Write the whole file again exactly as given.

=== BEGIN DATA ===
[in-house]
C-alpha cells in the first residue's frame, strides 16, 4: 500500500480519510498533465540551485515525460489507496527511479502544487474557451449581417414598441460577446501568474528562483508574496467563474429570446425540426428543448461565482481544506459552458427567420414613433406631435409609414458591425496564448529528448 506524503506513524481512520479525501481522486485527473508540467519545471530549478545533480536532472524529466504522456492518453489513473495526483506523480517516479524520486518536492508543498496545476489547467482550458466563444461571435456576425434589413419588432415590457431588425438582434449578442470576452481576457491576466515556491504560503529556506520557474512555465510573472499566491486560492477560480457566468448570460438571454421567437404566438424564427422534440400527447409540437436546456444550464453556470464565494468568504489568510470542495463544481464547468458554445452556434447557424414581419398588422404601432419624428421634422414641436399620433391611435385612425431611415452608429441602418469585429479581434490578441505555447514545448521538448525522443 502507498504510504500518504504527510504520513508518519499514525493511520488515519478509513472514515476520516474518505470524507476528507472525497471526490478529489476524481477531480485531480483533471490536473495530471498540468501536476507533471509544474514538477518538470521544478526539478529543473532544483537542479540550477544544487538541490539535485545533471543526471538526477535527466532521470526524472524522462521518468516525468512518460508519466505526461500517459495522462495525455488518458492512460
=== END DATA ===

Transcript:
[in-house]
C-alpha cells in the first residue's frame, strides 16, 4: 500500500480519510498533465540551485515525460489507496527511479502544487474557451449581417414598441460577446501568474528562483508574496467563474429570446425540426428543448461565482481544506459552458427567420414613433406631435409609414458591425496564448529528448 506524503506513524481512520479525501481522486485527473508540467519545471530549478545533480536532472524529466504522456492518453489513473495526483506523480517516479524520486518536492508543498496545476489547467482550458466563444461571435456576425434589413419588432415590457431588425438582434449578442470576452481576457491576466515556491504560503529556506520557474512555465510573472499566491486560492477560480457566468448570460438571454421567437404566438424564427422534440400527447409540437436546456444550464453556470464565494468568504489568510470542495463544481464547468458554445452556434447557424414581419398588422404601432419624428421634422414641436399620433391611435385612425431611415452608429441602418469585429479581434490578441505555447514545448521538448525522443 502507498504510504500518504504527510504520513508518519499514525493511520488515519478509513472514515476520516474518505470524507476528507472525497471526490478529489476524481477531480485531480483533471490536473495530471498540468501536476507533471509544474514538477518538470521544478526539478529543473532544483537542479540550477544544487538541490539535485545533471543526471538526477535527466532521470526524472524522462521518468516525468512518460508519466505526461500517459495522462495525455488518458492512460